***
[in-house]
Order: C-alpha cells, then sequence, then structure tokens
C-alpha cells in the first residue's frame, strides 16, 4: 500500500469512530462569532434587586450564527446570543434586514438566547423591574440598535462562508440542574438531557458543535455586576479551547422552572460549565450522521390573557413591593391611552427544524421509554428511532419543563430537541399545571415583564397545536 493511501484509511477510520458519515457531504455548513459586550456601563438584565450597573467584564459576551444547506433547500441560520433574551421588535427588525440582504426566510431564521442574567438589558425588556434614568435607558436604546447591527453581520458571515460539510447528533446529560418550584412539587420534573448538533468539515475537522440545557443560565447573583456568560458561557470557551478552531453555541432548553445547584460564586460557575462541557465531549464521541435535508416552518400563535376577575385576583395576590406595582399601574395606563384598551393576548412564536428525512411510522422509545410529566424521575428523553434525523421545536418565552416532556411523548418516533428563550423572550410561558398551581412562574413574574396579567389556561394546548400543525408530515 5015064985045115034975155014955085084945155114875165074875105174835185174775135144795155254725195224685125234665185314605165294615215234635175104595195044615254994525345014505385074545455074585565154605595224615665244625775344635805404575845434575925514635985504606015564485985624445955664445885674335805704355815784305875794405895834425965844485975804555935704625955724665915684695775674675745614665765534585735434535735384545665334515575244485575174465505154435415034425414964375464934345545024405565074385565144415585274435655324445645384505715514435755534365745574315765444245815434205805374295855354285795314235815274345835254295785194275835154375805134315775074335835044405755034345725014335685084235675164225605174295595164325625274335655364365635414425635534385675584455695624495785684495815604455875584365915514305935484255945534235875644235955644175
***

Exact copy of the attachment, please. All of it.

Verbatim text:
[in-house]
Order: C-alpha cells, then sequence, then structure tokens
C-alpha cells in the first residue's frame, strides 16, 4: 500500500469512530462569532434587586450564527446570543434586514438566547423591574440598535462562508440542574438531557458543535455586576479551547422552572460549565450522521390573557413591593391611552427544524421509554428511532419543563430537541399545571415583564397545536 493511501484509511477510520458519515457531504455548513459586550456601563438584565450597573467584564459576551444547506433547500441560520433574551421588535427588525440582504426566510431564521442574567438589558425588556434614568435607558436604546447591527453581520458571515460539510447528533446529560418550584412539587420534573448538533468539515475537522440545557443560565447573583456568560458561557470557551478552531453555541432548553445547584460564586460557575462541557465531549464521541435535508416552518400563535376577575385576583395576590406595582399601574395606563384598551393576548412564536428525512411510522422509545410529566424521575428523553434525523421545536418565552416532556411523548418516533428563550423572550410561558398551581412562574413574574396579567389556561394546548400543525408530515 5015064985045115034975155014955085084945155114875165074875105174835185174775135144795155254725195224685125234665185314605165294615215234635175104595195044615254994525345014505385074545455074585565154605595224615665244625775344635805404575845434575925514635985504606015564485985624445955664445885674335805704355815784305875794405895834425965844485975804555935704625955724665915684695775674675745614665765534585735434535735384545665334515575244485575174465505154435415034425414964375464934345545024405565074385565144415585274435655324445645384505715514435755534365745574315765444245815434205805374295855354285795314235815274345835254295785194275835154375805134315775074335835044405755034345725014335685084235675164225605174295595164325625274335655364365635414425635534385675584455695624495785684495815604455875584365915514305935484255945534235875644235955644175